And whenever the ark set out, Moses said, “Arise, O LORD, and let your enemies be scattered, and let those who hate you flee before you.” And when it rested, he said, “Return, O LORD, to the ten thousand thousands of Israel.”
The topsy-turvy nature of cosmic existence in a fallen world, the paradoxical balance of forces that collide yet coalesce, could be described as two threads that are inextricably bound together while trying to unwind the other. And God has effectively placed our lives right between the fibers of the conflict.
Wise men throughout the ages, when bumping up against these conflicting cords, have tried with finite reason to find ways to describe the struggle. They’ve called it things like the circle of life, or karma, or yin and yang, or the wheel of fortune, or chance and fate, or matter and consciousness, but these either fall too short or reach too far. Only the incarnation of God takes us to the heart of the conflict. Only when we see the highs and lows of life not as a balance of forces nor as a cyclical motion but as the outer threads of redemption, understanding that the Light of the world immersed Himself in darkness to make light out of it, can we begin to untether the perplexing mysteries of those threads we call existence.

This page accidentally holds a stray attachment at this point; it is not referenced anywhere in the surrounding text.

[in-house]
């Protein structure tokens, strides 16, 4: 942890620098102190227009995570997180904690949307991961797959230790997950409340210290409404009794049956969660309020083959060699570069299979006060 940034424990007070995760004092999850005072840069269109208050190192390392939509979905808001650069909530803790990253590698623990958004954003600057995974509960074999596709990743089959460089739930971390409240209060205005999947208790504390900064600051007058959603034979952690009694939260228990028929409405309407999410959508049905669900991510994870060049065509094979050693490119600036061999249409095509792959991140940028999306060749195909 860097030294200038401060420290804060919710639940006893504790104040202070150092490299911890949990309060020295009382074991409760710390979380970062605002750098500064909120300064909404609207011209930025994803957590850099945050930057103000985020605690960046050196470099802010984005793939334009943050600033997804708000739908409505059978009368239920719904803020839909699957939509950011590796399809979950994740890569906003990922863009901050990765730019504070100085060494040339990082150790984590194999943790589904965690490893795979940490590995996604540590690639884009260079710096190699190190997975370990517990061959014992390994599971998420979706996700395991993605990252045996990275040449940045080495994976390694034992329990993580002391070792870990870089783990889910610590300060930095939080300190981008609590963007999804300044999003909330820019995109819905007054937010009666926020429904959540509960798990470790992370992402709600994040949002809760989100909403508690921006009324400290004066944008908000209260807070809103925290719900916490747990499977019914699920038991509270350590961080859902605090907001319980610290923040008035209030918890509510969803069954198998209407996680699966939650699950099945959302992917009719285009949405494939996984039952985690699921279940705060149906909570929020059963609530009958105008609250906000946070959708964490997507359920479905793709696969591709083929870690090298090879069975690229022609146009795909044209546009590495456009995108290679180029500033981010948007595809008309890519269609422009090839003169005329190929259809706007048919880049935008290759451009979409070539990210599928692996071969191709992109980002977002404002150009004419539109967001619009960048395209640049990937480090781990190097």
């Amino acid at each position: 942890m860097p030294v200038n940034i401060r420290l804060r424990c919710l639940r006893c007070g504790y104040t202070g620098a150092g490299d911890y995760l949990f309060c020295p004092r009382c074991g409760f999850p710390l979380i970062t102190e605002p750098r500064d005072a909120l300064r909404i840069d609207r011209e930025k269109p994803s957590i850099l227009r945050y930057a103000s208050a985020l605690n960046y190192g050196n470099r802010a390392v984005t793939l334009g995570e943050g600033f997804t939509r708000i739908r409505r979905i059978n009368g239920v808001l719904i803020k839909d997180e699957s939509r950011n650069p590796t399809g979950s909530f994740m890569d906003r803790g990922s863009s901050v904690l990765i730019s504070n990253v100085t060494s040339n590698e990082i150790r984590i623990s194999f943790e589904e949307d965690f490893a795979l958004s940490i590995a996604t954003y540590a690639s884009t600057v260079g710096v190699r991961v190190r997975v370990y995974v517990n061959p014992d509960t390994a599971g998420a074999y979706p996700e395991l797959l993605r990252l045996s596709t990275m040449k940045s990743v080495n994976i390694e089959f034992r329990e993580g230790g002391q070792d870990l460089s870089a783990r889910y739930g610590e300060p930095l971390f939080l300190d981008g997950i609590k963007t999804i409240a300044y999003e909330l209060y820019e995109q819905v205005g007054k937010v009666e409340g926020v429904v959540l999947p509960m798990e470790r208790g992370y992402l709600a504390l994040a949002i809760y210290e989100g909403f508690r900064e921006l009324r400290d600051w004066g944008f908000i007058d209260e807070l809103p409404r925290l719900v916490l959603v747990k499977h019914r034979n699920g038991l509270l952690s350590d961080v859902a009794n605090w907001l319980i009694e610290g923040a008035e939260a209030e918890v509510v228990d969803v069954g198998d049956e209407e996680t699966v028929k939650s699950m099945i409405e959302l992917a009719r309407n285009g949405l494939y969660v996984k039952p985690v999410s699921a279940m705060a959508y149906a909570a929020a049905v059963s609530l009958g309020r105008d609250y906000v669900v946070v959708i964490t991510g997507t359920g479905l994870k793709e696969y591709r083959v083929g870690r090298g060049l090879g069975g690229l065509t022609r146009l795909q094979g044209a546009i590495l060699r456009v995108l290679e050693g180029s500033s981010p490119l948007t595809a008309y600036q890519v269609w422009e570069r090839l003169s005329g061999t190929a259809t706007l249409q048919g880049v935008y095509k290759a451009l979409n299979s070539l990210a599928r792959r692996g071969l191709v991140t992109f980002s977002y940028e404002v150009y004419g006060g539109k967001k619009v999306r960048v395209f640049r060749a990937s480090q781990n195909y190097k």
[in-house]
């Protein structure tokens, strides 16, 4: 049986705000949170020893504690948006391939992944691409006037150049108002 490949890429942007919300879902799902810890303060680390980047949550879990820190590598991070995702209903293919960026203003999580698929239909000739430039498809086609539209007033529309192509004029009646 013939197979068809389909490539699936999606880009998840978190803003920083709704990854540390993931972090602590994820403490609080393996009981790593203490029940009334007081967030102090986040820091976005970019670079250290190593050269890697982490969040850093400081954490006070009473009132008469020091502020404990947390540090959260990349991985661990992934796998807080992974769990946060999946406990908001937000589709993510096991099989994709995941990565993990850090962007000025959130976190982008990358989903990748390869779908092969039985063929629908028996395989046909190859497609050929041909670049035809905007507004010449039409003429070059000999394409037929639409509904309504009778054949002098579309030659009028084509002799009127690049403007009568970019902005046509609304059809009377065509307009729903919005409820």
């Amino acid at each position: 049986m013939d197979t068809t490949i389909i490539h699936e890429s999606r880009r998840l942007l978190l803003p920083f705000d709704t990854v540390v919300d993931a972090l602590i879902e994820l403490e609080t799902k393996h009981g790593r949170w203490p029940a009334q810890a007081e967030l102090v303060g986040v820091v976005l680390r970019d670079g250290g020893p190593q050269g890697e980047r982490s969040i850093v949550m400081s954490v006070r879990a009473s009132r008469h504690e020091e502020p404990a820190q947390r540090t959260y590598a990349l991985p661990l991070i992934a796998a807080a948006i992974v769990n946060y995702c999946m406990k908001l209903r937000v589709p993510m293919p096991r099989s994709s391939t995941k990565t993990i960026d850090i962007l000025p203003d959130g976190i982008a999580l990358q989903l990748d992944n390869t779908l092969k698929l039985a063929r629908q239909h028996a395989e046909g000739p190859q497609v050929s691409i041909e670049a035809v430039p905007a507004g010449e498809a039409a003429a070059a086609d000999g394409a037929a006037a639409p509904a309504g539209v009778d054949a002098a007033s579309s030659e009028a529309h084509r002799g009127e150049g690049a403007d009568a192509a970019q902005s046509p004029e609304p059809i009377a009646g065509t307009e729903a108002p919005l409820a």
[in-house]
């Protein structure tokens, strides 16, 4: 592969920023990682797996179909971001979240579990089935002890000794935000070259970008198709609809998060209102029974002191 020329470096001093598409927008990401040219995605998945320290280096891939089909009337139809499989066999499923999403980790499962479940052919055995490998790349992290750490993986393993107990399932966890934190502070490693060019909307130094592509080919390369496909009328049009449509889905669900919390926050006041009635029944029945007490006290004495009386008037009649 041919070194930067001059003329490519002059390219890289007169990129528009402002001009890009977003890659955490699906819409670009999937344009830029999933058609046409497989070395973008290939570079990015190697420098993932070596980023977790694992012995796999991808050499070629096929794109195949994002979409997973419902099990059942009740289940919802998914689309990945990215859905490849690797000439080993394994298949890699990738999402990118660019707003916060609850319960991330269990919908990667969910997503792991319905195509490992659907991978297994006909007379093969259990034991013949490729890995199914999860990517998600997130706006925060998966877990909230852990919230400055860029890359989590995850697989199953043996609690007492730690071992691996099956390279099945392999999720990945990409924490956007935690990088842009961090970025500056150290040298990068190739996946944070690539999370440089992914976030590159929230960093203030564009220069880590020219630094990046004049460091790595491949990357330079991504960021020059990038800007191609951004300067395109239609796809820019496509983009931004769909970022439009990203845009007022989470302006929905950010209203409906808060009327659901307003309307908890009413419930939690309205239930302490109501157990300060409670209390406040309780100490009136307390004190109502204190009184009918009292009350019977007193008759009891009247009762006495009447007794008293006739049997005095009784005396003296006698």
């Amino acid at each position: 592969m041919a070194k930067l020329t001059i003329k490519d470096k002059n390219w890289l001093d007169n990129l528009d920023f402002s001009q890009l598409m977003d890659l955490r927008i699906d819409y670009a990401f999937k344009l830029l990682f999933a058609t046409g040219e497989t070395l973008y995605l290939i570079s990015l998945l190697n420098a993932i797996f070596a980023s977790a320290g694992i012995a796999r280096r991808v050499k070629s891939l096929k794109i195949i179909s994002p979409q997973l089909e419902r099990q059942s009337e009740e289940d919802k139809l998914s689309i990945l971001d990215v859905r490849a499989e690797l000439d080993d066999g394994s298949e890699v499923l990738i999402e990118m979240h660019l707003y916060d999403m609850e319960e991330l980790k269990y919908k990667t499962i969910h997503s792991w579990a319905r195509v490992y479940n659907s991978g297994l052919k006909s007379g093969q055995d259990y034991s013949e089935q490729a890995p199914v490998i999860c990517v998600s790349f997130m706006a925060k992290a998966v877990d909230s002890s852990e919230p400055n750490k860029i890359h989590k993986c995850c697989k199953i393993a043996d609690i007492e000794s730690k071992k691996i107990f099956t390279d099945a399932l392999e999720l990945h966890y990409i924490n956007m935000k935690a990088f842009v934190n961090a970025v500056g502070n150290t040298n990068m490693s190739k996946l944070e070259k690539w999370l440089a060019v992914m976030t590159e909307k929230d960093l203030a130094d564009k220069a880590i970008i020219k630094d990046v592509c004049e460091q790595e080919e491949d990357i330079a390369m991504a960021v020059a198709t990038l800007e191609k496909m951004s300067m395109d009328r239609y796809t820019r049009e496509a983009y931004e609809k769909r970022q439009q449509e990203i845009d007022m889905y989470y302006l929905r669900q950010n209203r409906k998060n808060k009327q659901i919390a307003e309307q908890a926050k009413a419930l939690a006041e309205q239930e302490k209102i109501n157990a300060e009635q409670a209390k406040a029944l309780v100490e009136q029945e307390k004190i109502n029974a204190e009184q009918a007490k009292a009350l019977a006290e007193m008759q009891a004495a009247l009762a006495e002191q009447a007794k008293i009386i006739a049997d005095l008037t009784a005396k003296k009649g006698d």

Moses has far more than an idealistic theory of justice to guide him through the good days and the bad days. In times of war, when the people are complaining and the food is scarce and the Canaanite giants are advancing, the justice he clings to as his saber against the enemy isn’t forged from human conjecture but from divine revelation. And in times of peace, on days when the hills are flowing with milk and honey and the congregation is worshipping in one accord, the hope that stirs his spirit isn’t rest from temporary travails but the vision of a coming Kingdom he glimpses through the serenity.
“Arise, O LORD! Defeat your foes!” That’s the silver trumpet-song Moses plays on his dark days. “Return, O LORD! And let You Kingdom come!” That’s the silver trumpet song he lifts on his bright days. Pick up your best instrument right now, friend—any instrument—and join in the song.